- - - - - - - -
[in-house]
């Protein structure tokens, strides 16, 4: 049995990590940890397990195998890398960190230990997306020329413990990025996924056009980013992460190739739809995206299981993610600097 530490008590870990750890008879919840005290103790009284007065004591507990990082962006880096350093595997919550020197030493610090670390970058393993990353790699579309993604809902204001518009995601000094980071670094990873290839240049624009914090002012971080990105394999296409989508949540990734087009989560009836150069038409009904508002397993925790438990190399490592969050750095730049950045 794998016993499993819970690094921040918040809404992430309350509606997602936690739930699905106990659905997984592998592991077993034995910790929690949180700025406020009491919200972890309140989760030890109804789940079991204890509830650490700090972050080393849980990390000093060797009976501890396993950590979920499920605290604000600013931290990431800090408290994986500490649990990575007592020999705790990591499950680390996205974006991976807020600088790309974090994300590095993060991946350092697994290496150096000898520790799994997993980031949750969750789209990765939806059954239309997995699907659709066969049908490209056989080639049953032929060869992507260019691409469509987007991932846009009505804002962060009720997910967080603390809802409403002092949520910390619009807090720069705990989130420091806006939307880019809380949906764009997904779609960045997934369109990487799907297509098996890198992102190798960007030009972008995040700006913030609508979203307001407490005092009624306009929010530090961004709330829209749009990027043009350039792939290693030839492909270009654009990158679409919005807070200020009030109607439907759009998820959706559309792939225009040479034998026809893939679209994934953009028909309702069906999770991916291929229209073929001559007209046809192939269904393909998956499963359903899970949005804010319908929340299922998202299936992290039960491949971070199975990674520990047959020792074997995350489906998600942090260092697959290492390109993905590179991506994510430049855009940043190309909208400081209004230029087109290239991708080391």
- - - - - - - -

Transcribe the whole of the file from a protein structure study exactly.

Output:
[in-house]
């Protein structure tokens, strides 16, 4: 049995990590940890397990195998890398960190230990997306020329413990990025996924056009980013992460190739739809995206299981993610600097 530490008590870990750890008879919840005290103790009284007065004591507990990082962006880096350093595997919550020197030493610090670390970058393993990353790699579309993604809902204001518009995601000094980071670094990873290839240049624009914090002012971080990105394999296409989508949540990734087009989560009836150069038409009904508002397993925790438990190399490592969050750095730049950045 794998016993499993819970690094921040918040809404992430309350509606997602936690739930699905106990659905997984592998592991077993034995910790929690949180700025406020009491919200972890309140989760030890109804789940079991204890509830650490700090972050080393849980990390000093060797009976501890396993950590979920499920605290604000600013931290990431800090408290994986500490649990990575007592020999705790990591499950680390996205974006991976807020600088790309974090994300590095993060991946350092697994290496150096000898520790799994997993980031949750969750789209990765939806059954239309997995699907659709066969049908490209056989080639049953032929060869992507260019691409469509987007991932846009009505804002962060009720997910967080603390809802409403002092949520910390619009807090720069705990989130420091806006939307880019809380949906764009997904779609960045997934369109990487799907297509098996890198992102190798960007030009972008995040700006913030609508979203307001407490005092009624306009929010530090961004709330829209749009990027043009350039792939290693030839492909270009654009990158679409919005807070200020009030109607439907759009998820959706559309792939225009040479034998026809893939679209994934953009028909309702069906999770991916291929229209073929001559007209046809192939269904393909998956499963359903899970949005804010319908929340299922998202299936992290039960491949971070199975990674520990047959020792074997995350489906998600942090260092697959290492390109993905590179991506994510430049855009940043190309909208400081209004230029087109290239991708080391």